Postcard battles

Reading a work in progress by Sthetic I was reminded of a competition between my mother and Trude, a friend that she met at university in the late 1940s. The competition was to see who could send the postcard with the worst taste. (Trude’s handwriting was miraculously illegible, consisting of a series of horizontal lines of varying length, on which were placed a few loops at random intervals. Reading these messages was a bit like solving a crossword puzzle, or possibly the Rossetta stone.)

The battle went on for many years, until Trude finished it with an unbeatable card. This is the image that was on the card.

Medieval relief showing woman being given an enema


“… wearying God with petition”, Iris Murdoch, Bruno’s Dream.

In the pub, I find myself sitting next to God. We’re talking about the weather.

“I just love those puffy cloud formations you get at this time of year”, I said.

“Hmmm, yes. The huge variety of cloud types came as quite as surprise to me”, He replied. “Didn’t foresee much of fluid dynamics. Same with those spiral arms in galaxies. Still stumps me about how those come into being.”

“Blimey”, I said.

“I don’t think you mean that”, said God. “You know that’s short for ‘God blind me!’? I’m not going to do that.”


“Don’t you know the commandment ‘Thou shalt not take the name of the Lord thy God in vain’?’, He asked.

“Oh My G….”, I said.

“There you go again”, he said, and laughed. “Anyway, I didn’t create those rules.”

“You didn’t?”

“No. The people created those rules to control each other. The funny part is all that bloody praying that they do.”

“How so?”

“Well, they start off with flattery. ‘Blessed art thou oh Lord Our God King Of The Universe blether blether blether.’ Like that would influence a being who was any of those things. And they go on to ask me to intercede in their lives in ways that are clearly impossible.”

“But you’re God”, I said. “You can do anything.”

“You don’t really believe that?”, asked God. “How could I intervene in the ways that people ask me to? A lady prays to me to protect her son from danger. How the hell am I supposed to do that? I’d have to change the laws of nature all over the place. The consequences of even a minor change would be catastrophic, even assuming it were possible. I mean, just take the danger from snakes. I didn’t make the snakes. I have no idea how they work. How am I supposed to change their behaviour?”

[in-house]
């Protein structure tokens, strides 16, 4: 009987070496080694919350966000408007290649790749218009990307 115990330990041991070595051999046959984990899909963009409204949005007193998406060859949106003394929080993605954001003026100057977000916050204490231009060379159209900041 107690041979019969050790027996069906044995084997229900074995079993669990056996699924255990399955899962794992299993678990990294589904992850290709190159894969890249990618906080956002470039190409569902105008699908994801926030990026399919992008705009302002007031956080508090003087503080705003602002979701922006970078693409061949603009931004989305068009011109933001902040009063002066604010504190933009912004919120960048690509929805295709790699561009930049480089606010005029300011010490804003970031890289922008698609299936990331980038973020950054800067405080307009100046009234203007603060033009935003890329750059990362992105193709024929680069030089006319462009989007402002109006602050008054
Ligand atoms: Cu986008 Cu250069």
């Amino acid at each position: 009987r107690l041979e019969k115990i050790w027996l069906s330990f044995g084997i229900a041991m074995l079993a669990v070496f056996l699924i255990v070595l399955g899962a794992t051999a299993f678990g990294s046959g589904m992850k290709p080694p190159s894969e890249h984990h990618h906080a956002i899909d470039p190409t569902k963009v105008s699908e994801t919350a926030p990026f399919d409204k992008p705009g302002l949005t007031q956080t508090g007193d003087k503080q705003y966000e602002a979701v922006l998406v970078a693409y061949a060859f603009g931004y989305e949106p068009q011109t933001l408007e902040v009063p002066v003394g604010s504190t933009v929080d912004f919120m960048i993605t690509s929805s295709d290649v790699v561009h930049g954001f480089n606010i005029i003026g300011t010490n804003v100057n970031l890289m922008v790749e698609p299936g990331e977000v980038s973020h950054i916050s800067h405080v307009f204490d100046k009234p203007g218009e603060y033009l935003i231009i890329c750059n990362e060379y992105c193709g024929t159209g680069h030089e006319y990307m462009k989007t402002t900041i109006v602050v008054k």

“So you’re saying that the snakes evolved in ways that you don’t understand?”

“Precisely. Evolution followed the laws of nature, which are simple, but there was so much going on that I just couldn’t follow it. That started almost immediately after I created the universe.”

“Let me get this straight. How the world works comes as a surprise to you, and you have no influence over what happens in it?”, I asked.

“That’s roughly true. I had an influence when I created this universe. You know, Maxwell’s equations, Schrödinger’s equation, that sort of stuff. Set off the Big Bang, and that was it. The rest is just a watching brief. Waiting to see what happens. Some of the other universes I have created have slightly different rules, and the results are so different from what’s here that there are no words that could express them, in English or any other language in this universe.

“So, imagine a game of chess. You can be me, so you get to set the rules. Two Grand Masters are playing a game. The mother of Grand Master A prays to you to let her son win. What are you going to do? The game is under way, and the only influence you have is the rules. You could march up to the board with a new set of rules that you’ve suddenly invented to favour A. And thereby destroy the meaning of the the game. It would be futile.”

“I think I understand. Does it follow that all forms of communication with you are futile?”

“No, not at all. For instance, I could ask if you want another beer, and you could say yes. And I could go over to the bar and get you one, without violating any laws of physics.”

“Oh, OK, I’m drinking Bombardier”, I said.

God, looking a bit disgruntled, shuffled off to the bar.


I got an email from a lady [name omitted to protect the innocent]:

Jeremy – I’m a singer/songwriter and I was referred to you by Bob [surname omitted]. I’m working on a CD and I’m looking for an accompanist. Bob is going to be out of town until Dec. I might want to lay down some tracks before then. I’d appreciate it if we could talk. I’m at [US looking number].

Bob is an old friend of mine that I hadn’t seen for 20 years. Exciting, starting to get a reputation. I called the number and the lady said how pleased she was that I could do it, especially because I am local. Then I realised that she wanted Jeremy Kahn not Jeremy Kahn! Damn that Jeremy Kahn.

At least I beat him in the Google rankings.

The Balcony Mystery

I inherited some old photos from my grandmother, including this one which is mounted behind glass in our house.  It shows my grandparents eating breakfast on a very stylish balcony (sorry about the reproduction, but I didn’t want to disturb the mounting).

I asked my father about it and he mentioned some house belonging to someone rich, but I didn’t pay enough attention.

Years later I was researching my grandfather’s business (he was a partner in Trix Trains) and found that he was associated with Wenman Joseph Bassett-Lowke , another toy train business.

And following up Bassett-Lowke I found his house in Northhampton, 78 Derngate.  This exterior and interior of the the house was designed by Charles Rennie Mackintosh.  Recently it has been opened to the public.


I think the balcony can be seen in this picture of the house (taken from the 78 Derngate website).

I was revelated by all of this, but when I told my friend Lorna, she said “Oh, 78 Derngate, I know that” and produced a book about it from her bookcase.  And my friend Martin knew all about Bassett-Loake.